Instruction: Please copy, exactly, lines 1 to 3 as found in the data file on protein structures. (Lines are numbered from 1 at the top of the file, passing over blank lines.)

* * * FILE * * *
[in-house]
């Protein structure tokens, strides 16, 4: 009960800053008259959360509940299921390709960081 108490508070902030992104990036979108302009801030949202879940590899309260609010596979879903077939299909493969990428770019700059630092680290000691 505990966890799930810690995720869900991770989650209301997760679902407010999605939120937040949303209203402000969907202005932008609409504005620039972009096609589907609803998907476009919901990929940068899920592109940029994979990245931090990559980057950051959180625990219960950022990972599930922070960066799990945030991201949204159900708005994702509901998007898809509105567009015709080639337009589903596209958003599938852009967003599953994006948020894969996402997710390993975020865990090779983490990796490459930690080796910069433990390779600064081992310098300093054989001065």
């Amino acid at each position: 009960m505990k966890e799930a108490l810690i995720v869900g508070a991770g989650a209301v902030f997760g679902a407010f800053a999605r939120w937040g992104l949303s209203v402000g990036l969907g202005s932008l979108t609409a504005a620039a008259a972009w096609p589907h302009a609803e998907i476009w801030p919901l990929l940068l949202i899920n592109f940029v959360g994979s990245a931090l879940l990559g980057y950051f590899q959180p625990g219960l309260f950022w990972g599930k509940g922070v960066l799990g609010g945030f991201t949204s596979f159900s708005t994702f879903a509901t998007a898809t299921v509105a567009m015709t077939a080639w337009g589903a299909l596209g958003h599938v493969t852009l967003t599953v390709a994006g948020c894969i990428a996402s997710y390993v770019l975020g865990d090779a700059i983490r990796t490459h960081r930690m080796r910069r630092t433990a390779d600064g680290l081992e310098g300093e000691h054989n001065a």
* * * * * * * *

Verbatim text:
[in-house]
């Protein structure tokens, strides 16, 4: 009960800053008259959360509940299921390709960081 108490508070902030992104990036979108302009801030949202879940590899309260609010596979879903077939299909493969990428770019700059630092680290000691 505990966890799930810690995720869900991770989650209301997760679902407010999605939120937040949303209203402000969907202005932008609409504005620039972009096609589907609803998907476009919901990929940068899920592109940029994979990245931090990559980057950051959180625990219960950022990972599930922070960066799990945030991201949204159900708005994702509901998007898809509105567009015709080639337009589903596209958003599938852009967003599953994006948020894969996402997710390993975020865990090779983490990796490459930690080796910069433990390779600064081992310098300093054989001065």
């Amino acid at each position: 009960m505990k966890e799930a108490l810690i995720v869900g508070a991770g989650a209301v902030f997760g679902a407010f800053a999605r939120w937040g992104l949303s209203v402000g990036l969907g202005s932008l979108t609409a504005a620039a008259a972009w096609p589907h302009a609803e998907i476009w801030p919901l990929l940068l949202i899920n592109f940029v959360g994979s990245a931090l879940l990559g980057y950051f590899q959180p625990g219960l309260f950022w990972g599930k509940g922070v960066l799990g609010g945030f991201t949204s596979f159900s708005t994702f879903a509901t998007a898809t299921v509105a567009m015709t077939a080639w337009g589903a299909l596209g958003h599938v493969t852009l967003t599953v390709a994006g948020c894969i990428a996402s997710y390993v770019l975020g865990d090779a700059i983490r990796t490459h960081r930690m080796r910069r630092t433990a390779d600064g680290l081992e310098g300093e000691h054989n001065a």